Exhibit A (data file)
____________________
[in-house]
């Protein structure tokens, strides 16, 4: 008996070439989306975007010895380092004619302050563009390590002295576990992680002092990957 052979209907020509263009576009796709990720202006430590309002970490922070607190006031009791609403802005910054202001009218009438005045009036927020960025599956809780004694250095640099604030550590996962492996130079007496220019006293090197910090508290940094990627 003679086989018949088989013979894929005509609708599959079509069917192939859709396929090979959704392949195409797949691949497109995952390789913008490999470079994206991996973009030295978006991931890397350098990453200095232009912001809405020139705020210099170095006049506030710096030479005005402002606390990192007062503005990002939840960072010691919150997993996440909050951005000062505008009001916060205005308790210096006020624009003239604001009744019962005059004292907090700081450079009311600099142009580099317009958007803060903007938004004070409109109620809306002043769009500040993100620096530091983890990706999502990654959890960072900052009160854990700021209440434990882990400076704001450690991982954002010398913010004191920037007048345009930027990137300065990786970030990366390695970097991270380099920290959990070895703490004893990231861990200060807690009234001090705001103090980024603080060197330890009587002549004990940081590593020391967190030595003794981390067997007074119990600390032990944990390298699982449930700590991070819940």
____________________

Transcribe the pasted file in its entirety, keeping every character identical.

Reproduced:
[in-house]
């Protein structure tokens, strides 16, 4: 008996070439989306975007010895380092004619302050563009390590002295576990992680002092990957 052979209907020509263009576009796709990720202006430590309002970490922070607190006031009791609403802005910054202001009218009438005045009036927020960025599956809780004694250095640099604030550590996962492996130079007496220019006293090197910090508290940094990627 003679086989018949088989013979894929005509609708599959079509069917192939859709396929090979959704392949195409797949691949497109995952390789913008490999470079994206991996973009030295978006991931890397350098990453200095232009912001809405020139705020210099170095006049506030710096030479005005402002606390990192007062503005990002939840960072010691919150997993996440909050951005000062505008009001916060205005308790210096006020624009003239604001009744019962005059004292907090700081450079009311600099142009580099317009958007803060903007938004004070409109109620809306002043769009500040993100620096530091983890990706999502990654959890960072900052009160854990700021209440434990882990400076704001450690991982954002010398913010004191920037007048345009930027990137300065990786970030990366390695970097991270380099920290959990070895703490004893990231861990200060807690009234001090705001103090980024603080060197330890009587002549004990940081590593020391967190030595003794981390067997007074119990600390032990944990390298699982449930700590991070819940």